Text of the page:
A year into Russia’s invasion of Ukraine, it appears unlikely there will be an overwhelming victory for either side, and many are now calling for a negotiated settlement to the war. Most recently, China offered a 12-point peace plan.
A critical question underlying any negotiated settlement is: how can the demands on both sides be balanced to achieve a stable, durable peace?
The answer often overlooks an indispensable player: the Ukrainian people. Since the start of the war, over 5 million Ukrainians have been displaced from their homes and close to 100,000 have died in the war. For both legal and political reasons, Ukraine’s constitutional democracy requires any peace deal to be ratified by its people. If they are ignored, a stable peace deal is far less likely.
Negotiations Hinging on Russia’s Annexations
As we enter the second year of the war, bilateral negotiations are hopelessly deadlocked over the control of territory that lies within Ukraine’s internationally recognized borders.
On September 30, 2022, Russia illegally annexed four occupied territories in eastern and southern Ukraine.
In December, Ukrainian President Volodomyr Zelensky proposed a 10-point peace plan that called for Russia to restore Ukraine’s territorial integrity and withdraw all of its armed forces from the country. Zelensky said this was not up for negotiation.
Russian President Vladimir Putin suggested he might be willing to negotiate, but the Kremlin later added Ukraine must recognize its annexation of the four Ukrainian regions.
In response, an increasing chorus of both “realist” and anti-war voices have argued that US President Joe Biden or the West more broadly must seek to broker a deal between Ukraine and Russia and stop the violence. This includes encouraging Ukraine to be “flexible” in its negotiations.
China has also put forward a peace plan to encourage negotiations and end the war. It focuses on the need to uphold the principles of sovereignty and territorial integrity, but also takes into account Russia’s security concerns.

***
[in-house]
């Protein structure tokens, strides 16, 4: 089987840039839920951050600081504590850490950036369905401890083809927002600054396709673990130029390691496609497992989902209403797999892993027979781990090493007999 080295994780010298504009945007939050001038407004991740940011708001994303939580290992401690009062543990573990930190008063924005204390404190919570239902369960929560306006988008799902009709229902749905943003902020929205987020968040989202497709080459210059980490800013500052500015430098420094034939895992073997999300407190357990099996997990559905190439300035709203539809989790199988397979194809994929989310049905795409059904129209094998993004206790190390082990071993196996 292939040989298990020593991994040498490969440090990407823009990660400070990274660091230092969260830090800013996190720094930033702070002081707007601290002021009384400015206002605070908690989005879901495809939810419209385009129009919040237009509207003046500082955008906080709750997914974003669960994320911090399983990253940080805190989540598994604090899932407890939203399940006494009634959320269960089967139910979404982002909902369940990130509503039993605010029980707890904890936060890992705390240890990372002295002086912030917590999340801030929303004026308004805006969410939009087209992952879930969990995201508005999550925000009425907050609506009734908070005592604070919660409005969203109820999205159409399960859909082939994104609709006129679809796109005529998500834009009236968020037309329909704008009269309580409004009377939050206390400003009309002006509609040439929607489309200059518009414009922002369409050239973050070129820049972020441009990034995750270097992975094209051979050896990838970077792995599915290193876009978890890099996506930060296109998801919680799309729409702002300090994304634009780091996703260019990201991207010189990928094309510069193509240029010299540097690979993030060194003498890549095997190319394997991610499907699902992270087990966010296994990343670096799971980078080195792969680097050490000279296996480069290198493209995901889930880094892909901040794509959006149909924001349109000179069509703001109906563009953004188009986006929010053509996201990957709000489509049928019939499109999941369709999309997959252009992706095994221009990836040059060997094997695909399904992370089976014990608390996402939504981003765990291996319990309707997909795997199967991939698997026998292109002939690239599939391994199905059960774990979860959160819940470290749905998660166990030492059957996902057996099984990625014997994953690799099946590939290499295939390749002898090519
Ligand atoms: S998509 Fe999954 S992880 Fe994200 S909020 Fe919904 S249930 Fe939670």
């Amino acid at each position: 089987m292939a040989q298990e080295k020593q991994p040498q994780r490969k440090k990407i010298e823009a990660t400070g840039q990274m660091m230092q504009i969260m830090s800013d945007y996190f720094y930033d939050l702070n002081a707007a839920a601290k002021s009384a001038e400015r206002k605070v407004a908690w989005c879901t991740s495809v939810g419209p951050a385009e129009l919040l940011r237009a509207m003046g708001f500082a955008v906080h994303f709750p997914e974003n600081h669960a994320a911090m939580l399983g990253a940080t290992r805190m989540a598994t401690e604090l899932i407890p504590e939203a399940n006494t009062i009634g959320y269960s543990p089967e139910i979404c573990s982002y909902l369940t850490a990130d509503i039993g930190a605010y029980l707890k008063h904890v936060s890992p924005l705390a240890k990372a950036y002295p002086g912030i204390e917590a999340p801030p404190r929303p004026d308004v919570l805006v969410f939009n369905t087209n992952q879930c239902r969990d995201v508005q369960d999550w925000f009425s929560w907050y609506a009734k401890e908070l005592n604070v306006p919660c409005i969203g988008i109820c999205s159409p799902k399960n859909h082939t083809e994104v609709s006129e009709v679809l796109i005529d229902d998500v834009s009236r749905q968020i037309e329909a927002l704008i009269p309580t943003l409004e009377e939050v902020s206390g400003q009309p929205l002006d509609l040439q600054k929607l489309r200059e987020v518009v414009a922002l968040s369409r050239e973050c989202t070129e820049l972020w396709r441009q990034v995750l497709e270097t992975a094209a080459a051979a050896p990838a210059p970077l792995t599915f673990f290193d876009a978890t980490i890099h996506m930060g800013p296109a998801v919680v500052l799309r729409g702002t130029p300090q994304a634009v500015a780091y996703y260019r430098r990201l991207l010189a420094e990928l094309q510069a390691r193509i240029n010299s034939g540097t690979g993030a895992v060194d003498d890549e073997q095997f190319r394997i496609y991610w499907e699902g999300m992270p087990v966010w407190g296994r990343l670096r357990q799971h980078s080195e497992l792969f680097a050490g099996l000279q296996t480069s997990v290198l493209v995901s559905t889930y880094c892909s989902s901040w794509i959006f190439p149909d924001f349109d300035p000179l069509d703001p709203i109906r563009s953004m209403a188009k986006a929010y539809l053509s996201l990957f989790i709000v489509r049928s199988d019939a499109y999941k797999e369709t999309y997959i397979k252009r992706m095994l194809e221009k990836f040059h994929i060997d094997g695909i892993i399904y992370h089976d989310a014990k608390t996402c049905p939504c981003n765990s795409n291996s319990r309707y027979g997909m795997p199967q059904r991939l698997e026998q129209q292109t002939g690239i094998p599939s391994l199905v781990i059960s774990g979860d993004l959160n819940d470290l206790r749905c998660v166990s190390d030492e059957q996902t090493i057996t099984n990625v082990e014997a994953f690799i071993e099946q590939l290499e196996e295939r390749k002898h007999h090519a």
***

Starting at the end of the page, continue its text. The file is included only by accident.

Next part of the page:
This has led many into a moral debate about whether Ukraine should be pushed to negotiate over the status of its sovereign territory.
Legal and Political Role of the Ukrainian People
The discussion so far misses a critical reality. A stable peace deal cannot just be a diplomatic pact between Ukraine, Russia, China, and the West. It also requires the support of the Ukrainian people for both legal and political reasons.
Legally, Ukraine is a constitutional democracy. This means any formal cession of Ukraine’s sovereign territory (including Crimea) would require constitutional change and, therefore, a referendum. In fact, article 156 of Ukraine’s Constitution requires such fundamental changes to be put to an all-Ukrainian referendum.
Politically, any stable peace deal must have broad public support or it will be abandoned by a future leader.
Zelensky knows this. In March 2022, he was willing to promise Russia that Ukraine would never join NATO in return for other security guarantees from the US and Europe. But he said ultimately this decision was not his to make—it had to be ratified by the people.